Knowing what to include and what not to include in your CV for an IT job is tricky. You need to make sure you highlight all your achievements but at the same time, not make it too long. This article aims to help you strike the balance and explain why certain bits of information are best left out.
CV for an IT Job: What to Include and What Not to Include
Picture this, you’re applying for an IT position you desperately want. You have years of experience in your field and know you meet the job requirements. You know the hiring manager would hire you on the spot if they could just spend five minutes with you. But what if another candidate’s CV looks better than yours? You will never get the opportunity to show them how fantastic you really are.
Knowing what to include and what not to include on your CV will get off to a flying start. A good CV is a tool designed to put you closer to securing an interview and ultimately the job.
What to Include on Your CV for an IT Job
If you are applying via a recruitment consultant, the only personal information you need is your name and location. If you’re submitting a direct application, you should also include your email address and telephone number.
This is often the section candidates struggle with the most when writing CVs. What to include and what not to include in this section to impress employers? Well, have you ever been told that you should tailor your CV to the role you are applying for? Your introduction gives you the perfect opportunity to do just that.
Let’s say you’re applying to a job advert with a company who are looking for a .NET Developer with at least 2 years’ commercial experience. Tailor your Introduction to suit the role by stating how long you have been a .NET Developer and giving an example of what you used it to achieve. This demonstrates that you satisfy their minimum requirements in terms of experience and you also understand the commercial applications of .NET development.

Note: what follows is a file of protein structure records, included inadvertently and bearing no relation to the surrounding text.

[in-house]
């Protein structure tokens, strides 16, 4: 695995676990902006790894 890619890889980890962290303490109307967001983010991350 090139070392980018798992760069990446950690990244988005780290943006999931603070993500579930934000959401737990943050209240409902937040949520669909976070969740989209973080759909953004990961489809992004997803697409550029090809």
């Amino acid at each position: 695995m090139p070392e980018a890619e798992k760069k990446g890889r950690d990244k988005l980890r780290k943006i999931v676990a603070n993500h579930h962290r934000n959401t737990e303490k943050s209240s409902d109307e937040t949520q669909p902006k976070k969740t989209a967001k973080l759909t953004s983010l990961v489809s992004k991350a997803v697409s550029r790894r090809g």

You don’t have to tailor your CV to each role you apply for. Alternatively, you can keep your introduction brief and submit a cover letter or addendum along with your application. In which case, you can use your introduction to highlight achievements that don’t naturally fit elsewhere on your CV.
Your Specific Experience Related to the Role
As well as specialist technical skills, such as the programs and languages, you should also include any soft skills. Communication and people management skills will definitely improve your chances of getting hired.
This might sound obvious, but when applying for a Java Developer position, your CV should mention the words ‘Java Developer’. Never take for granted just because you’re applying for a role requiring particular skills, a recruiter will assume you have them. If the required skill is not on your CV, it will go in the bin. Concisely list your languages and skills, such as MySQL and Docker and what you used those skills for. This shows you are a well-rounded Java Developer with relevant experience.
Evidence what you’re capable of if you can. For example, when applying for IT & digital jobs:
- UX/UI specialists should include a link to your online portfolio
- Developers might include a link to their GitHub profile
- Web designers could include links to websites they have built
Ordinarily, your qualifications are listed after your work experience but there are exceptions to this. When applying for a graduate job – or any job stipulating a minimum qualification requirement – you should mention your degree in your introduction. You can elaborate on further details, such as the University you attended and your result, in the Education section further on. As you progress throughout your career, your qualifications become less relevant. When you reach this point, you only need to list them towards the end.
Relevant Work Experience
Lengthy CVs that waffle and include irrelevant information such as where you did your first paper round, lack professionalism. Irrelevant details simply won’t present you in the best light to a potential employer.